Prior to the arrival of Hurricane Florence – a Category 2 storm that experts say has the potential to wreak havoc along the Carolina coast – residents were frantically preparing, emptying store shelves of essential supplies like generators and gasoline.
One store that’s been quintessential to supplying all of those needs is North Carolina-based Lowe’s.
Although Lowe’s has been forced to close 50 stores because of the hurricane (and could see up to 200 closed as the storm approaches), it initially kept its doors open to deal with an influx of customers.
Already, the home-improvement chain has shipped out 2,700 truckloads filled with hurricane-related supplies like water and generators, as well as post-storm items like shop-vacs, sump pumps and tarps, according to Lowe’s Vice President of Store Operations Jennifer Thayer.
“Some people know, coming into hurricane season, that you should prepare, because you never know,” Thayer said on Thursday during an interview with FOX Business’ Liz Claman. “But honestly, a lot of times, we don’t see that happen, right up until a storm’s about to hit.“
As Florence approached the coast, rain and wind began lashing North Carolina early Thursday afternoon. Experts warned that the life-threatening storm could pour between 20 inches and 30 inches of rain along some parts of the Carolina coast, and winds could reach 105 miles an hour.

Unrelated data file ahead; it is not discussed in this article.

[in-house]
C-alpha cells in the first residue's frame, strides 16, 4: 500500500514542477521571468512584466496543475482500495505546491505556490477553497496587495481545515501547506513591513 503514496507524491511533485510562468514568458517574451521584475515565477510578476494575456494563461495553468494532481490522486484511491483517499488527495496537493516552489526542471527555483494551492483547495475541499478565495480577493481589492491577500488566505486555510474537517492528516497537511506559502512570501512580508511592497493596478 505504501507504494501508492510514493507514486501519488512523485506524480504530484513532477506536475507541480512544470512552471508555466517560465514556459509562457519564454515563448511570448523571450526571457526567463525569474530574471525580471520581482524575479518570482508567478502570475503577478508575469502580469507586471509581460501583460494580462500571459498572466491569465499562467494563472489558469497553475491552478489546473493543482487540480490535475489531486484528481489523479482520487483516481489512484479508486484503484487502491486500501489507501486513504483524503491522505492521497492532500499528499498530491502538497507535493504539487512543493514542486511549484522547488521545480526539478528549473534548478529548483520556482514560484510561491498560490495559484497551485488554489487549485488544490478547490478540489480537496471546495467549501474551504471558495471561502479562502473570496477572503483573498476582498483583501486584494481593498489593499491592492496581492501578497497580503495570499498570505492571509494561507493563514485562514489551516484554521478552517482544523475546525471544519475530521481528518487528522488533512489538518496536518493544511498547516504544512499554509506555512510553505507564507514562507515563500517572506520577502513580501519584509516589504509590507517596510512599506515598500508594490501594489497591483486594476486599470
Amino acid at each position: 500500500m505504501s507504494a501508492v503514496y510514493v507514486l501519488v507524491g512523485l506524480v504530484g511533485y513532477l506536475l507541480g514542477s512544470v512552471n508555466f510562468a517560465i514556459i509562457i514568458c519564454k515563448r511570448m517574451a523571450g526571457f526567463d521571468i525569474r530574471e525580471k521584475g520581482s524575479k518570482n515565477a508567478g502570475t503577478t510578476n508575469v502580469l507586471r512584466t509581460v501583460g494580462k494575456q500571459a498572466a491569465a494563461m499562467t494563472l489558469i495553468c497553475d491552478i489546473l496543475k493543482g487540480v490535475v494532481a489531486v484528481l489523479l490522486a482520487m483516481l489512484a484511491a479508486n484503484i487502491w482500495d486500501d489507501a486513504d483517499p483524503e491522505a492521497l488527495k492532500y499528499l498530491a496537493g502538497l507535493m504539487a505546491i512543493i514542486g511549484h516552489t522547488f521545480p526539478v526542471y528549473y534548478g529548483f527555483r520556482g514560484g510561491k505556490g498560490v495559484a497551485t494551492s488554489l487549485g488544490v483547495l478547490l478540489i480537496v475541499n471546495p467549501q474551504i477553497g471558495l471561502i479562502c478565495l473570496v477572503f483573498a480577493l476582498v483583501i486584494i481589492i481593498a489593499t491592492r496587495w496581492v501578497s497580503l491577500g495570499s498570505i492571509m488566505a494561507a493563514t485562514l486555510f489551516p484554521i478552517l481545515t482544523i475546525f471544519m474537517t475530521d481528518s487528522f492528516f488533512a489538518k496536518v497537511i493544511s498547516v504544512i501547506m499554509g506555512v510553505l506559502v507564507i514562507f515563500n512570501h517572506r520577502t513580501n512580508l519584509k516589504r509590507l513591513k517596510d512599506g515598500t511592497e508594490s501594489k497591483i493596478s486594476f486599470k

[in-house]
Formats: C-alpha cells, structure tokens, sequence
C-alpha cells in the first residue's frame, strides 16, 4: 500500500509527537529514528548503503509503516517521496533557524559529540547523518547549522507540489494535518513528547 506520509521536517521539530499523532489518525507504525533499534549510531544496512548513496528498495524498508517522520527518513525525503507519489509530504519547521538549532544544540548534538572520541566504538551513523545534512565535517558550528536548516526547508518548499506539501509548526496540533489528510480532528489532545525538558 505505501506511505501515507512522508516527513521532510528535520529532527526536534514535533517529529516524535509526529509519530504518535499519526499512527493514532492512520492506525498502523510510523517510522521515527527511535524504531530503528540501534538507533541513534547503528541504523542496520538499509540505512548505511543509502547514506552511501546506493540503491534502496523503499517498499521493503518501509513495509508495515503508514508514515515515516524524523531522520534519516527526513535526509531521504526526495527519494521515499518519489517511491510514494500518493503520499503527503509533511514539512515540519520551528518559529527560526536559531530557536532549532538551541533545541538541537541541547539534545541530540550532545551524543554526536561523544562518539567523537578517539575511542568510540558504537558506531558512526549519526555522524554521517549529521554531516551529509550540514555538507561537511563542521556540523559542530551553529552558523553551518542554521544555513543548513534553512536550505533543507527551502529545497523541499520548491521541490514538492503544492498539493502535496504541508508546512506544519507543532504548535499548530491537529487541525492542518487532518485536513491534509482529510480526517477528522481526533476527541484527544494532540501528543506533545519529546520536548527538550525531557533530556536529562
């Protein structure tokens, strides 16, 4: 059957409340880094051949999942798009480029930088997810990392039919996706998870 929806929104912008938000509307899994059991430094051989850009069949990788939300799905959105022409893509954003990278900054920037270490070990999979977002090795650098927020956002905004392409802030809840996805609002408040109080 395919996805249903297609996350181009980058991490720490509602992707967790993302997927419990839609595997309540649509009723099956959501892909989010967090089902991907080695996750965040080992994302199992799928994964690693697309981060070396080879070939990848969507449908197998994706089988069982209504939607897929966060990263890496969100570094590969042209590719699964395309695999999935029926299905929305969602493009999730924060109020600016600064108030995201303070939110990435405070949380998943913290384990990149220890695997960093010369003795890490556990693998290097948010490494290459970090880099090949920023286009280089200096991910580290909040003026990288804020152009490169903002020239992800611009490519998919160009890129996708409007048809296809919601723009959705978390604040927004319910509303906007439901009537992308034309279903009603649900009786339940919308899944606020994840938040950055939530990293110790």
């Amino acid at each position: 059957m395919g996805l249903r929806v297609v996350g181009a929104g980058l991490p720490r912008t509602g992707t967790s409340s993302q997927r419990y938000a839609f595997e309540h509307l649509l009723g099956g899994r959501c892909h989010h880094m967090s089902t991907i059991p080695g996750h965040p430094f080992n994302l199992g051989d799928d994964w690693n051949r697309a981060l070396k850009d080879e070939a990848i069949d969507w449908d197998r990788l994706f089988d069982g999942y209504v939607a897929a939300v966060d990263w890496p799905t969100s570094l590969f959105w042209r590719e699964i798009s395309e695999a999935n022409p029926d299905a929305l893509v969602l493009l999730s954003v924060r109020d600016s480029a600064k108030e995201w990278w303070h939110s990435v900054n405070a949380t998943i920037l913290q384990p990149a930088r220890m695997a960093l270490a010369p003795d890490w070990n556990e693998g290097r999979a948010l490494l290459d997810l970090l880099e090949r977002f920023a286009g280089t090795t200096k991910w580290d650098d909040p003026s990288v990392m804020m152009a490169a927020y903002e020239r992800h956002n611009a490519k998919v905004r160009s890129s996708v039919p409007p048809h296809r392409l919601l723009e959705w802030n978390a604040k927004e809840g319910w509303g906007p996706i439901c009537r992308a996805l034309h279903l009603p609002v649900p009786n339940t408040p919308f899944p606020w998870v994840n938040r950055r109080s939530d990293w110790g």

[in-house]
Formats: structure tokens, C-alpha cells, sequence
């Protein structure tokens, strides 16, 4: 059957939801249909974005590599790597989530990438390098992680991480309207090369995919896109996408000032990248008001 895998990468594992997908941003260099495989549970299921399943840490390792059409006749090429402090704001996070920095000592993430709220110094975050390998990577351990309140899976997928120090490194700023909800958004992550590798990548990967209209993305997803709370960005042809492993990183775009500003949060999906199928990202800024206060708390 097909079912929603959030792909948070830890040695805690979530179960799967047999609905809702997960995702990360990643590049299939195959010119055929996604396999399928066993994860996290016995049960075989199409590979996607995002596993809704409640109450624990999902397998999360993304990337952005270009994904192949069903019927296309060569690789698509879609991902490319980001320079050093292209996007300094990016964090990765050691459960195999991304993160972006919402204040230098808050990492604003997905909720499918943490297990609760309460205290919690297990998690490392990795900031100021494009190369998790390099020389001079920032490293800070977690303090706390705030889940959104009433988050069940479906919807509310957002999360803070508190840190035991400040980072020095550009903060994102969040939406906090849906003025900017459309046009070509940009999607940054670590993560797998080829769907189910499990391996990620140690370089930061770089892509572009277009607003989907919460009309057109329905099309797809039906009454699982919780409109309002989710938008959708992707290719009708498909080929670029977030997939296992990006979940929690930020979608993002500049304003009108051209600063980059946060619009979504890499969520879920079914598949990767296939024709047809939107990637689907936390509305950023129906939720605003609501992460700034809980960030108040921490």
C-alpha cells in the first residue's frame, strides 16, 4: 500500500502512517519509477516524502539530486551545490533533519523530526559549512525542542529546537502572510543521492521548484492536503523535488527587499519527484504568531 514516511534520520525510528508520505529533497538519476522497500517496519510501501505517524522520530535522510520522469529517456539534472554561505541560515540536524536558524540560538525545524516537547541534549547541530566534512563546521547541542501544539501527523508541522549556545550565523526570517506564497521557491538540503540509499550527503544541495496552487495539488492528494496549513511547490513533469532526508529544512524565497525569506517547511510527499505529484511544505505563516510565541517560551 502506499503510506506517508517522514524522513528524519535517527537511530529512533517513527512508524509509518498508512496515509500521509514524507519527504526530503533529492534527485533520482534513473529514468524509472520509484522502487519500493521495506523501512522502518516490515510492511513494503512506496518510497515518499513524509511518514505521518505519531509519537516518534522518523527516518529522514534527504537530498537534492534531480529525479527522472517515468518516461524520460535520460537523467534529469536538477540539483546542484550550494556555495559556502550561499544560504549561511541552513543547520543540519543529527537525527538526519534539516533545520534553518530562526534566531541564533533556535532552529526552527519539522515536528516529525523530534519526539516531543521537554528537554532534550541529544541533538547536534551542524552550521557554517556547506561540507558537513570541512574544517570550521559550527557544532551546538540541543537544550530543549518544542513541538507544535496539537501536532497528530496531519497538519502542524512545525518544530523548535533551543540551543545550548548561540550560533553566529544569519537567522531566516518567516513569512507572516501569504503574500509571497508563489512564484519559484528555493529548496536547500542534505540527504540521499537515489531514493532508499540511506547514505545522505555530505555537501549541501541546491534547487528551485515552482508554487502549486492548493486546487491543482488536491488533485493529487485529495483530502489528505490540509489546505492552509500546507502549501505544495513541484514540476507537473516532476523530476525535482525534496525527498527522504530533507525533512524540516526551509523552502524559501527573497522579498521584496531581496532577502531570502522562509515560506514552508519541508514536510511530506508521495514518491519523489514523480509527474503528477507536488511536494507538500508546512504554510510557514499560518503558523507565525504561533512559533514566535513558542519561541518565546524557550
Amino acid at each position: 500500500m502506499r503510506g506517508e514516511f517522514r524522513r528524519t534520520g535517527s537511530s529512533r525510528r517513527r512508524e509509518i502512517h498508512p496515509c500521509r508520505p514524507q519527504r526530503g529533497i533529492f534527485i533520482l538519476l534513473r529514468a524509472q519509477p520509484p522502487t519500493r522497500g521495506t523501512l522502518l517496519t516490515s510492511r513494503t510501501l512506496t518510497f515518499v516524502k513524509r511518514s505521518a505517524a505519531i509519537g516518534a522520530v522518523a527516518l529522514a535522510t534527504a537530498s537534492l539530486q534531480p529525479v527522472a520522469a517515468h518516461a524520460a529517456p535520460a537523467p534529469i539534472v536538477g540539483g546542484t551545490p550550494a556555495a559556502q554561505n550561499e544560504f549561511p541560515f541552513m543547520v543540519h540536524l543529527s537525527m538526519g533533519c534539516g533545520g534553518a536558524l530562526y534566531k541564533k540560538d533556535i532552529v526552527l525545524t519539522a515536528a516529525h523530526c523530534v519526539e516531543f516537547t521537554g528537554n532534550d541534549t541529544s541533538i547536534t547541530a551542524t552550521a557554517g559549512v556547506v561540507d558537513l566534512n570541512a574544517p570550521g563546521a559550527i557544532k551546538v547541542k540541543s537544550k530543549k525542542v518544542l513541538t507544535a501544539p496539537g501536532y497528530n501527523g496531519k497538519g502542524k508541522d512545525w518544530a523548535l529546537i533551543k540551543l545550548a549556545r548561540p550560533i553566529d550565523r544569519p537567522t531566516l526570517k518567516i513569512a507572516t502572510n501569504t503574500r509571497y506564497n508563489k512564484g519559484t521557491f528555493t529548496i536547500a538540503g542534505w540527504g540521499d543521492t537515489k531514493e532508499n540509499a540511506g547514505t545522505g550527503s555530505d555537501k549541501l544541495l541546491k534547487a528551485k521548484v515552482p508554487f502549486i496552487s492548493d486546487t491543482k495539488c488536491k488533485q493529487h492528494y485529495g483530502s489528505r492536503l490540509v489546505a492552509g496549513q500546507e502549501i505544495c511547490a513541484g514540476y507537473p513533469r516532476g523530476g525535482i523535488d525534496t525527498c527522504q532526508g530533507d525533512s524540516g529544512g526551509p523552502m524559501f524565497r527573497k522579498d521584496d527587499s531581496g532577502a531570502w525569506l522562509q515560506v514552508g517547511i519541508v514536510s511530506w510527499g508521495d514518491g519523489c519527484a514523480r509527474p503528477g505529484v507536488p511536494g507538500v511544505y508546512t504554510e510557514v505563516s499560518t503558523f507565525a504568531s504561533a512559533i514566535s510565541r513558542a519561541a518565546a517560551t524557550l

Lowe’s has activated its command center in Wilkesboro, North Carolina, and is working to get critical supplies to stores in the impacted areas. According to a news release from the company, it has already shipped more than 325 truckloads of supplies to areas that are expected to see major damage from the storm.
Most important though, according to Thayer, is to ensure you have the essential items first -- water, batteries and flashlights -- and secure personal belongings like your birth certificate and Social Security card.
“Things like generators and shingles and tarps, it all just depends on how the storm hits, whether it’s a wind event or a water event,” she said, adding, “And then if you’re asked or told to evacuate, you do that. These storms are big, they’re serious, and they’re unpredictable.”